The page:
Round-up, therefore, is thought to be safe to use and can be sprayed on the grass without harm. While the theory is basically true, you have to be absolutely sure the grass is completely dormant or you may be shocked when spring arrives.

The other option is to remove the clumps by hand. Fescue is a bunch grass, meaning it does not spread. Pulling it up is much safer and you avoid any costly errors, but may be time consuming.

Turf type tall fescue growing in common bermudagrass is not a problem as long as the grass is maintained about two inches in height. The blade size and height of the two grasses are fairly compatible. Many people over-seed bermudagrass with ryegrass or turf type tall fescue in the fall to keep some green in the lawn through the winter.

Types of Herbicides
Many types of herbicides are available from organic to chemical products. Choosing the right one is important. Click here for information on the different types of herbicides, how the work, and types of formulations.
Using Spray Adjuvants to Increase Herbicide Effectiveness
Spray Adjuvants are added to herbicides to increase their safety and effectiveness. Find out how adding a sticker and spreader to your herbicide can help it to work better while using less product.
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Developing Your Spring Fertilization Program


To a homeowner, the turf that makes up their lawn isn’t given much thought unless it is causing problems. Yet as a lawn care operator, you know there are many nuances to turfgrass and its many species.

Among the warm-season grasses that thrive in temperatures between 75- and 90-degrees Fahrenheit, there is St. Augustine grass. It is a dark green grass with broad, flat blades. It maintains its color longer during a drought compared to Bermuda grass or zoysia grass, which tend to go dormant in droughts.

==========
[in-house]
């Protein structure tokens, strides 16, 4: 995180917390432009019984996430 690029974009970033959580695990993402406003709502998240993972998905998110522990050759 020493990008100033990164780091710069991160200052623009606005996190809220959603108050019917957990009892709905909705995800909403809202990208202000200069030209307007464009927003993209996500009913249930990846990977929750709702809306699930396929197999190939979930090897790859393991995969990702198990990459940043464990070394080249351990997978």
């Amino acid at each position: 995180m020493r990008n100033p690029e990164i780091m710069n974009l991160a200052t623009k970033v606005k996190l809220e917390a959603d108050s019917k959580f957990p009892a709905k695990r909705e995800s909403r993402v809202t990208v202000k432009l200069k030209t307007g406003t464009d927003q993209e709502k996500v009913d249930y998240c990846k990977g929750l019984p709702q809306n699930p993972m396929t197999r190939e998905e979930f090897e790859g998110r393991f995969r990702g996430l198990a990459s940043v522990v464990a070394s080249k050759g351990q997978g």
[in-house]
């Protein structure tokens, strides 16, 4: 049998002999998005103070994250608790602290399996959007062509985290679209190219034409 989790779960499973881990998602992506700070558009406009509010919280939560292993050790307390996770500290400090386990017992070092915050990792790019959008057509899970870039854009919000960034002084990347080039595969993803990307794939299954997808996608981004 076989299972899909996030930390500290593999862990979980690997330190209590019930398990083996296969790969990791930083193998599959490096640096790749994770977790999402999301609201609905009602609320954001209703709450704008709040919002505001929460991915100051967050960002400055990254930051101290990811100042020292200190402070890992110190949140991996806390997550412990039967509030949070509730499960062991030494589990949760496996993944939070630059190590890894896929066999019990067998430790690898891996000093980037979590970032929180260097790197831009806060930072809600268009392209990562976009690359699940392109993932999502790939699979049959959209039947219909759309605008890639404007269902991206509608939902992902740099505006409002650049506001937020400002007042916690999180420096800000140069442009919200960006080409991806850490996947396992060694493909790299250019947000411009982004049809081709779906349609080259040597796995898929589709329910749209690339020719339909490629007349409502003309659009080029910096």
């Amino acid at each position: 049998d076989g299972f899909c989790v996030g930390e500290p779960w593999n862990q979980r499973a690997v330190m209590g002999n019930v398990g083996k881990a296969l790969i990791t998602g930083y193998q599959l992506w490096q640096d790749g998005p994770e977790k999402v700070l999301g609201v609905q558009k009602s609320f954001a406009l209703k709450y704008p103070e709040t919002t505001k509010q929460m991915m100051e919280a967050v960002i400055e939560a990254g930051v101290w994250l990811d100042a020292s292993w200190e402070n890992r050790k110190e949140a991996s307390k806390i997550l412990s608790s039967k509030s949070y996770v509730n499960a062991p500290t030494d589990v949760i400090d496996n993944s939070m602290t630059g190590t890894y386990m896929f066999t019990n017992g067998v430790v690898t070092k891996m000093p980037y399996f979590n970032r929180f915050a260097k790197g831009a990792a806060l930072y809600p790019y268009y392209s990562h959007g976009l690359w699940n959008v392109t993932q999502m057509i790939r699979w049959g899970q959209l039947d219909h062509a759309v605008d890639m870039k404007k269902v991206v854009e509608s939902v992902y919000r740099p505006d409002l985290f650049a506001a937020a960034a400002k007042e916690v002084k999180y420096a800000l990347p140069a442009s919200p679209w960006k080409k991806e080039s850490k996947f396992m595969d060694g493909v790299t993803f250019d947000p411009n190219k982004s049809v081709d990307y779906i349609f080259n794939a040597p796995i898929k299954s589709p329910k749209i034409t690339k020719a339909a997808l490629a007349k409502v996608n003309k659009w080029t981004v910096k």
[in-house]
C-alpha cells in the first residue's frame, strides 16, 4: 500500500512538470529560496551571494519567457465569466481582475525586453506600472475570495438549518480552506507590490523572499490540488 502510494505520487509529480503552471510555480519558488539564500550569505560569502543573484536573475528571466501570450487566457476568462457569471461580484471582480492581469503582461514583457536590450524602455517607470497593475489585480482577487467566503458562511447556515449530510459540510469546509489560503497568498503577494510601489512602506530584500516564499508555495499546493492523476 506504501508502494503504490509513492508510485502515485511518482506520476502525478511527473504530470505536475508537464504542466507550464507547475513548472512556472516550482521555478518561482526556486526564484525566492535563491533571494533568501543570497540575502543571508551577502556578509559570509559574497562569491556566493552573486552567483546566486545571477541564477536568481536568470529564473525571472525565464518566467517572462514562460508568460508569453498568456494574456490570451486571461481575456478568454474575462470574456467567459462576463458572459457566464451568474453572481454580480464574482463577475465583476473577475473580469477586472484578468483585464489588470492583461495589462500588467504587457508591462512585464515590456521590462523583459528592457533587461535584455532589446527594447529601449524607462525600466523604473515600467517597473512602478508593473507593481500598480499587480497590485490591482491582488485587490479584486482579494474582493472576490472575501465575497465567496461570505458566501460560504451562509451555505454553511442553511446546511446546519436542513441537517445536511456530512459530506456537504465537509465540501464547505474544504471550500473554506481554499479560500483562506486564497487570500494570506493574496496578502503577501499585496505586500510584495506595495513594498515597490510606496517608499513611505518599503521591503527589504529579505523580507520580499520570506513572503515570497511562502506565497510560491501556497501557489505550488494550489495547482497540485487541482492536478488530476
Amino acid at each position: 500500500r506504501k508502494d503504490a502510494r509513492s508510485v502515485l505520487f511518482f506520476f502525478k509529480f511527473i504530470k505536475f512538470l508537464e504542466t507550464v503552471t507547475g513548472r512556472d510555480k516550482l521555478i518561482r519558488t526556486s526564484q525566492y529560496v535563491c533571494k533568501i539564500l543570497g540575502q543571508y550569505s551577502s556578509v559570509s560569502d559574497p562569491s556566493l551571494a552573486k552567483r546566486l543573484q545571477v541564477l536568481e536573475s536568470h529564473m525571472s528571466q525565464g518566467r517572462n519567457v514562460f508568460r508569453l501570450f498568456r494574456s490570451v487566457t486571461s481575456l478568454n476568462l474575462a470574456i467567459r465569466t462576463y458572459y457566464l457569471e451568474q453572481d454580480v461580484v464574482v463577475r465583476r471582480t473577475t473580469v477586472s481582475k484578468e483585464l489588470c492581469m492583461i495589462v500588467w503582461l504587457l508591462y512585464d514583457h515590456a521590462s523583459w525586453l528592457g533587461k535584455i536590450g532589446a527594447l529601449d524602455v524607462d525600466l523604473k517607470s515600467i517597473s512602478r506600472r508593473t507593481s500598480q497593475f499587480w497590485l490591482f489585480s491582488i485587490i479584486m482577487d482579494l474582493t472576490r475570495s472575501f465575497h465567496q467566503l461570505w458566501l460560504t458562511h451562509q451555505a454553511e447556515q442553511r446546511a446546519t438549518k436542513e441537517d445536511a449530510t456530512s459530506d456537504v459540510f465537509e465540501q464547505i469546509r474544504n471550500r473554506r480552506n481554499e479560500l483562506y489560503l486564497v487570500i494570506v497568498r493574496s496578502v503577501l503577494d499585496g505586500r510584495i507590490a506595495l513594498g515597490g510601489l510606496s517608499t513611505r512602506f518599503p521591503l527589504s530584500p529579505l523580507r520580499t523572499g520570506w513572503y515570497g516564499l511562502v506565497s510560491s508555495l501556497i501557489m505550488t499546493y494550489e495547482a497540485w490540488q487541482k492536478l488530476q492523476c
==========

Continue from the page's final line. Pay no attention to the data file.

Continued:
“St. Augustine is probably the easiest to care for; it’s the darkest green color,” says Rick Orr, agronomist and owner-operator of APL Lawn Spraying based in St. Petersburg, Florida. “It does have a coarse texture, but the coarse texture actually aids in covering up other problems. You take a zoysia lawn, you have one weed in the middle of your lawn and it shows up like a zit on your forehead. Whereas you can have many weeds in a St. Augustine lawn and you’re not going to see them because of the nature of the coarseness of the lawn.”

This particular species is popular along the Gulf Coast and is the most commonly used grass in Florida, according to the University of Florida.

“It’s not very cold tolerant, so you have to be in warmer climates, and it does thrive in sandy soils so those are the places it does well,” Orr says. “It will grow every sort of cultural condition you can think of, except for black shade like the north side of a house where the sun never shines, it will grow.”

It can grow in a wide range of soil types and has a pH range between 5.0 and 8.5.

For those wishing to install St. Augustine grass, it can only be purchased as sod or plugs. St. Augustine grass does not produce enough viable seed for it to be sold commercially, so don’t let your clients be fooled by deceitful sales offers of St. Augustine seeds.

Maintenance needs

As for the type of care St. Augustine grass needs, this warm-season grass likes moisture and should be watered deeply. When the leaf blades wilt, turn a blue-gray color or when footprints remain visible after walking in the grass, the lawn is in need of irrigation.

“Keep it wet,” Orr says. “People get stingy with the water, especially when people are clamoring about a water shortage or drought time, and they’ll cut back on the water. St. Augustine doesn’t need a lot of water, it just needs it consistently. You cannot let it dry out, and people make that mistake. They’ll cut the water off when it’s raining, and then not turn it back on when it stops raining.”


As for fertilizing, a soil test should be conducted prior to applying any nitrogen. Do not apply too early in the growing season, as the root system will not be fully grown at that time to be able to absorb the nutrients. Likewise, do not fertilize too late in the year after growth has subsided.

According to Lawn Care Academy, established lawns of St. Augustine need only 4 to 5 pounds of nitrogen per 1,000 square feet a year. Over-fertilization can result in diseases and problems with thatch.